Running a Durbin, Skillings-Mack test with XLSTAT
Principle of a Durbin, Skillings-Mack test
The Durbin test is an alternative to the Friedman test for the case where a study has been built using a balanced incomplete block design, knowing that the Friedman test requires a complete block design.
Reminder on block designs
A block design is a design in which we study the influence of two factors on one or more phenomena. We know that one factor has an impact that we cannot control, but that is not of interest. So we want to ensure that this factor does not disturb the analysis that we perform once the collected data. For this we make sure that the various levels of other factors are well represented in each block.
The blocking factor can correspond to judges evaluating products, and the factor of interest would then be the products being studied.
A complete block design is a design in which all levels of the factors of interest are present once within each block. For a sensory design, this corresponds to a design where all products are seen once by each judge.
In an incomplete block design, all levels of the factors of interest are not present for all levels of the blocking factor. It is balanced if each level of the factor of interest are present a same number of times r in the design, and if each pair of levels of each factor is present the same number of times λ.
If t is the number of treatments, b the number of blocks, k the number of treatments measured within each block, we show that the following conditions are necessary (but not sufficient) to have a balanced incomplete block design:
- r*(k-1)= λ*(t-1)
Using the Durbin test on a balanced incomplete block design (BIBD)
A study needs to be conducted to evaluate 5 products. 10 experts have been asked to rate the products. However, we know that for this type of evaluation, the experts can give reliable ratings only if they evaluate 3 products or less. We are therefore forced to carry out an incomplete block design. However there exists a balanced incomplete block plan for this case. It is such that each product will be seen by 6 consumers.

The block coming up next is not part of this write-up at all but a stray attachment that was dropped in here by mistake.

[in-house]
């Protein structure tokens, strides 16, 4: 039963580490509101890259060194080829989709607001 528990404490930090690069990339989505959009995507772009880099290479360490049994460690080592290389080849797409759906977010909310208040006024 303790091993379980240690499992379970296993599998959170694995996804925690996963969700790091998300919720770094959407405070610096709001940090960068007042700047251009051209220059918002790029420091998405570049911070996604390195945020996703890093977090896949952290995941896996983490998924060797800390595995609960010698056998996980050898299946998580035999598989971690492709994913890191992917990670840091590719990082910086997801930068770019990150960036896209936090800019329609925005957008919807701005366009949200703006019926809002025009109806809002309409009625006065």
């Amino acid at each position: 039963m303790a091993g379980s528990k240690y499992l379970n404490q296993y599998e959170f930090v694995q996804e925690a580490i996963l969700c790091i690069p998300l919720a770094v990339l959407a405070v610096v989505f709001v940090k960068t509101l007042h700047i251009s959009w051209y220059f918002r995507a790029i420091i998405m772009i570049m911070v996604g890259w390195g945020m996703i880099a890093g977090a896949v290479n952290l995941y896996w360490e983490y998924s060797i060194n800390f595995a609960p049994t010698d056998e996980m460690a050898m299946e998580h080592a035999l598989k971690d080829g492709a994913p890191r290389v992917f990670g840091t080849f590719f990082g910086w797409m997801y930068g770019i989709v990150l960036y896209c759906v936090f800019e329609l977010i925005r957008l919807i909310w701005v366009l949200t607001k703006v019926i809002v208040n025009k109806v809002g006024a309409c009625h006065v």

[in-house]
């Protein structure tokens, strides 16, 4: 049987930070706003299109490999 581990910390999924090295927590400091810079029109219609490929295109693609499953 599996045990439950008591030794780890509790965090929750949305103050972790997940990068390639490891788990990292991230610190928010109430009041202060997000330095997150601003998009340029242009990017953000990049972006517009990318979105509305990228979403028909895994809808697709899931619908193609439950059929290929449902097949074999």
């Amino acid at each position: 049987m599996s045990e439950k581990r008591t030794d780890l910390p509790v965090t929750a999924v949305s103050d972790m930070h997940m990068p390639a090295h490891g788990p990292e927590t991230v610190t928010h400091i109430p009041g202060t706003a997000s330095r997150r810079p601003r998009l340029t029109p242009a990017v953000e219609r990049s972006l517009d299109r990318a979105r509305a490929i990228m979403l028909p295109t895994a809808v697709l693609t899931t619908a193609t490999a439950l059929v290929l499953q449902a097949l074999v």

Note: The DOE function of XLSTAT-MX can be used to create such a design of experiment with also the possibility to optimize the order in which each expert sees the product, so there is no order effect.
The results of the study are shown in the table below:
We now want to know whether the products P1 to P5 can be considered equivalent or not. If the Friedman test can not handle such a case because of missing data, the Durbin test is ideal because we have here a balanced incomplete block design. Nevertheless, even if the design is not balanced, XLSTAT would adapt and use the Skillings-Mack statistic for the test.
As for the Friedman test, the null and alternative hypotheses used in the test are:
- H0 : The t treatments are not different.
- Ha : At least one of the treatments is different from another :
Dataset for a Durbin test
An Excel sheet with both the data and the results can be downloaded by clicking here.
Setting up a Durbin test
Once XLSTAT-Pro is activated, select the XLSTAT / Nonparametric tests / Durbin, Skillings-Mack test command, or click on the corresponding button of the Nonparametric test menu (see below).
Once you've clicked the button, the dialog box appears. You can then select the data on the Excel sheet.
In the Options tab we choose to compute the asymptotic p-value to proceed as most software does.
After you have clicked on the OK button, the results are displayed on a new Excel sheet (because the Sheet option has been selected for outputs).
Interpreting the results of a Durbin test
XLSTAT can also use Monte Carlo simulations to get a better estimate of the p-value. In this particular case that the exact p-value (0.022) is intermediate between the Durbin’s approximation which is too conservative (as for what concerns H0), and the Conover’s approximation which is too pessimistic. However, in our particular case, as shown below, with both approximations we reject the null hypothesis H0.
As the H0 hypothesis has to be rejected, then at least one treatment is different from another. To identify which treatment(s) is/are responsible for rejecting H0, a multiple comparison procedure can be used. XLSTAT allows to use for the Durbin test the procedure suggested by Conover (1999).
Thus we see here that P4 and P1 are rated lower than P2 and P3. These differences (P4 <P3/P2) and (P3> P4/P1), are responsible for the rejection of H0.
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